Drawing is the basis of art creation, be it with pencil, charcoal, or any other mark-making edge. Yet despite that obvious fact, many aspiring artists overlook the medium as a preparation stage in the more serious and respected process of painting.
One look at Rabab Nemr’s body of work proves otherwise.
Nemr is a veteran Egyptian artist whose work has been exhibited consistently since her graduation from the Faculty of Fine Arts in Alexandria in 1963. Her current exhibition at the Zamalek Art Gallery features what can only be regarded as the best work she has produced to date.
That said, Nemr’s work has always been nothing short of exquisite. Her attention to detail is magnificent, using miniscule strokes of graphite in order to create the large and cumbersome men and women of Egypt. Her current show is entitled “The Sea at Anfoushi, a popular neighborhood in Alexandria famous for its local fishermen.
The work is simply brilliant. It’s been a while since I walked into a gallery and stared in awe at every single piece; nothing is less than perfect in Nemr’s approach to her subject matter. For those familiar with her work, Nemr’s figural representations are the same as they’ve always been. With deep, kind eyes, squashed features in the center of the face, heavyset bodies and large hands of builders, her men and women are quintessentially Egyptian; alien yet at the same time familiar. However, this is the first time Nemr has employed so much color in her work.
The contrast between the grey graphite tones and the colors is fascinating. Despite the slight brightness of the colors, veering towards the fluorescent at times; through them, Nemr has managed to strike a balance between the grey tones that are consistently shrouding the skies of Egypt and unnatural colors with which buildings, boats, clothes and sometimes faces are dyed.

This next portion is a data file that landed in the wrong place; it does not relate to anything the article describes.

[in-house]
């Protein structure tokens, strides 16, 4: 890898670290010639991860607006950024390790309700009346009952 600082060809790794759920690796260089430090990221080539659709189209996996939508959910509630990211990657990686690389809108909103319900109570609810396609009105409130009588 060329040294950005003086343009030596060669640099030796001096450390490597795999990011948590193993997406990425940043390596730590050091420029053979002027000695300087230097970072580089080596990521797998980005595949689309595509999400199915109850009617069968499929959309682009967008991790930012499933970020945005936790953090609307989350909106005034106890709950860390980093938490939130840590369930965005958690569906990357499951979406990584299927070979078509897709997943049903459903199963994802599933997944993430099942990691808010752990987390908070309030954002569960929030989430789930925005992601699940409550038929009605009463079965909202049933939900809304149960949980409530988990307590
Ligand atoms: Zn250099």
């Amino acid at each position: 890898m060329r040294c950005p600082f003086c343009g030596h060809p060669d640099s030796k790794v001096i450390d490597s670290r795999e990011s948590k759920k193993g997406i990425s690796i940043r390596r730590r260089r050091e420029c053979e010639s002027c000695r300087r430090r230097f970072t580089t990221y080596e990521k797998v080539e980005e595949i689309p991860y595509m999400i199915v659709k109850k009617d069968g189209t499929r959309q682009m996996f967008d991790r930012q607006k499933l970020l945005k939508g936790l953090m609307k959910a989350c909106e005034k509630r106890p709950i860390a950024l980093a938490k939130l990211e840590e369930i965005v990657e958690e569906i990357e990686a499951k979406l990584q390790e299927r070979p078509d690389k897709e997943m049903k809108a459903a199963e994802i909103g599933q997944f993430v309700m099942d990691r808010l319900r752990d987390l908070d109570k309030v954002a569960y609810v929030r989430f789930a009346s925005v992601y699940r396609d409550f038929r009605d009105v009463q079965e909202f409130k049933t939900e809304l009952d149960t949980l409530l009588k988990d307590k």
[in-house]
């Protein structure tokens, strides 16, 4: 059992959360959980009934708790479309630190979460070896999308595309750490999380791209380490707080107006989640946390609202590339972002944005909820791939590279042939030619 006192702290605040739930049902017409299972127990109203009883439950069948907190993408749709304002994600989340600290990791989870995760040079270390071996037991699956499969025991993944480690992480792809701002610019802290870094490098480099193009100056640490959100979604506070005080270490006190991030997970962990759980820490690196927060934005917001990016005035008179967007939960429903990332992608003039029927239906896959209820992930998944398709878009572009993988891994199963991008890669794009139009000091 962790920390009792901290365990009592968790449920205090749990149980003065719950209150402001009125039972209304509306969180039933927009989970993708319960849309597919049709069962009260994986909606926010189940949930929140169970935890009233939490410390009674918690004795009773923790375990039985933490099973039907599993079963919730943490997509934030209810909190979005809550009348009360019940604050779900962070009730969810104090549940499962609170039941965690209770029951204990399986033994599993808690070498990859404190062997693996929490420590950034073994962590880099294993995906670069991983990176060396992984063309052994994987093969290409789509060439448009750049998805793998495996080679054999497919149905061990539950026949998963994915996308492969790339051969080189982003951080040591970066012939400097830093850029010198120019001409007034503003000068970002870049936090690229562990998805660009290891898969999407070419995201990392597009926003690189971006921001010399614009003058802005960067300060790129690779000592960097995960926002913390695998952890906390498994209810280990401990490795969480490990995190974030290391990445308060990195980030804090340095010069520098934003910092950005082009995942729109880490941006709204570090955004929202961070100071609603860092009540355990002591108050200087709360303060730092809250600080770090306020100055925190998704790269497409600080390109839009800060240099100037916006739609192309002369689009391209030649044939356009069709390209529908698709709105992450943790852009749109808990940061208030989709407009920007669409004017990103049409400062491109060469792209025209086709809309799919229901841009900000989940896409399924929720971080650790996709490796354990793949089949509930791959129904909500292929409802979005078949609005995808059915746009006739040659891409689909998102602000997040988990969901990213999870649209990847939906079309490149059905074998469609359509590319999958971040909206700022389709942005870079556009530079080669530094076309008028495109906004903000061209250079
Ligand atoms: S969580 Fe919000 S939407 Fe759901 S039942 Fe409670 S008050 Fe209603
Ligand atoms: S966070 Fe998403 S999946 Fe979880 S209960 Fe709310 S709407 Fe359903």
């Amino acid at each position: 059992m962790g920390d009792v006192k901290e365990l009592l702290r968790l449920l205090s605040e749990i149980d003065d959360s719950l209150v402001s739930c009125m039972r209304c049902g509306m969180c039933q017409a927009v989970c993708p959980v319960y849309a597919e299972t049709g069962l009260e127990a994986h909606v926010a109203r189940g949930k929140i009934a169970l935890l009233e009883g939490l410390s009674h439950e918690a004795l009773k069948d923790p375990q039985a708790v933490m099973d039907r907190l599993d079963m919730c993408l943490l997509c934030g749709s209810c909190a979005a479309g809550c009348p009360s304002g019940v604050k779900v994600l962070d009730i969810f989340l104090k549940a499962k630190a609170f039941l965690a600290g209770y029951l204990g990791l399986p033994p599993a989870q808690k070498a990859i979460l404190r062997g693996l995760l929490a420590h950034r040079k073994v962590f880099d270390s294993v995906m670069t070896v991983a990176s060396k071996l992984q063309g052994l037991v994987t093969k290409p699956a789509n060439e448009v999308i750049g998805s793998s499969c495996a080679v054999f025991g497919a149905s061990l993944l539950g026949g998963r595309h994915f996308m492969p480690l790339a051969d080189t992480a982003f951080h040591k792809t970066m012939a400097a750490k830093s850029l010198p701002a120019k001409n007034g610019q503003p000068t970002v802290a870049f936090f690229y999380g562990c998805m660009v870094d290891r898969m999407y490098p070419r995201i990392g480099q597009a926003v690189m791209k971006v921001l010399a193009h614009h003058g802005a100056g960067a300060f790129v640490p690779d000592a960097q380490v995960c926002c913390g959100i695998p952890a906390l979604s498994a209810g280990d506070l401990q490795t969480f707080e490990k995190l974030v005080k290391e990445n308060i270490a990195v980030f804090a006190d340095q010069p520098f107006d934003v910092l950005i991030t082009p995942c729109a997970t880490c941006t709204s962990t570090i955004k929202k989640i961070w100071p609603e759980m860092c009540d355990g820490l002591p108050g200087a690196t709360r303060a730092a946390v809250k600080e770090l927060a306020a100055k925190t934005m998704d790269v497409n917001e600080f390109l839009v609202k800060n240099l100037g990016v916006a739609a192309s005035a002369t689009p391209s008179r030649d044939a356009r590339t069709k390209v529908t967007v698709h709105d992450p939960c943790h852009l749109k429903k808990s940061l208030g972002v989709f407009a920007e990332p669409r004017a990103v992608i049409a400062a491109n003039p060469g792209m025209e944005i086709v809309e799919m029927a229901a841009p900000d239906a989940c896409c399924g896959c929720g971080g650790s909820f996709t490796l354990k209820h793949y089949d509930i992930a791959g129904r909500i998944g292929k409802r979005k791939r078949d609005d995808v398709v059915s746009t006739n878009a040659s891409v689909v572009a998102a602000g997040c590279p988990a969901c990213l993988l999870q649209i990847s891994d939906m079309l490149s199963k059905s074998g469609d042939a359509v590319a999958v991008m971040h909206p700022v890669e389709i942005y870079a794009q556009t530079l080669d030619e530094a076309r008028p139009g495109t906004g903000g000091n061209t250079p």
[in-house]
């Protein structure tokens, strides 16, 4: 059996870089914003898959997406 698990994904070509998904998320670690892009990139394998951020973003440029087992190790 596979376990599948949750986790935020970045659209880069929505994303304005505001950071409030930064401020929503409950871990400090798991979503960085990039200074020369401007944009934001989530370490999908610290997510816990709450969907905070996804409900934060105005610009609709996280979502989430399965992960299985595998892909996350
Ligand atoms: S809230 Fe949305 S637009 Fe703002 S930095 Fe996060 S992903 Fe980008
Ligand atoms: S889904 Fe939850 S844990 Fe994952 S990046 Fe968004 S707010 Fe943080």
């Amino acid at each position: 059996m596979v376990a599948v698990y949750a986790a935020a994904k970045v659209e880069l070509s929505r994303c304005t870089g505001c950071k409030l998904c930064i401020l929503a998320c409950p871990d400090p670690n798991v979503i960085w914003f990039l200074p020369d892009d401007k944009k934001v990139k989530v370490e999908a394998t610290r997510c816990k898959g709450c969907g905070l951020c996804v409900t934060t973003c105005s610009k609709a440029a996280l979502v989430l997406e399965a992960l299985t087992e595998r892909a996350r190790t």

The most intriguing aspect of the work is its craftsmanship. Skill such as that of Nemr’s has not only become rare but somewhat unfashionable: there is too much emphasis on conceptual art lately that it seems as though aesthetics have become optional. Yet with Nemr’s work, her subject matter is presented with such skill that viewing her work can function as a marvelous learning experience.
Two particularly exceptional pieces are presented side by side at the gallery. The first is a classic Nemr: a black and white graphite drawing of fishermen. This piece captures the epitome of her style, with traffic of fishermen drowning a substantially large square canvas. The swarm of faces appears to be suffocating, but as the piece draws you in, you find that the men are not uncomfortable. On the contrary, there seems to be a hidden method to the seeming chaos, rendering this particular artwork a true masterpiece and an essential collector’s item.
The other drawing is of The Last Supper. The subject matter is profound, especially in light of the reference to Jesus as ‘the’ fisherman. True to the classic composition, Christ is seated in the center of the 12 apostles, all of whom have glasses of wine in front of them on the table. A single fish on a plate is placed in front of the figure of Christ, an allusion to the Coptic iconography which uses a fish to represent the Prophet.
Everything about the drawing appears measured, creating a composition that looks staged but not fake. The ultimate feel of the piece is that of a Mexican mural: bright colors, thick bodies, religious subjects abound with political commentary. Yet despite the heavy content, the work looks as if it resides in a naïve and simple existence.
It’s this contrast that makes Rabab Nemr an asset to contemporary the Egyptian art scene. It’s exceptionally rare that I write an exalting review of an exhibition as this one, but it’s equally rare that an artist covers all their bases as Nemr does, and with flair.
The show is a wonderful collection of work and it is not to be missed by lovers of art and Egypt alike.
“The Sea at Anfoushi, closes on May 5.Zamalek Art Gallery: 11 Brazil Street, Zamalek, Cairo. Tel: (02) 2735 1240. Open every day from 10:30 am – 9:00 pm except Fridays.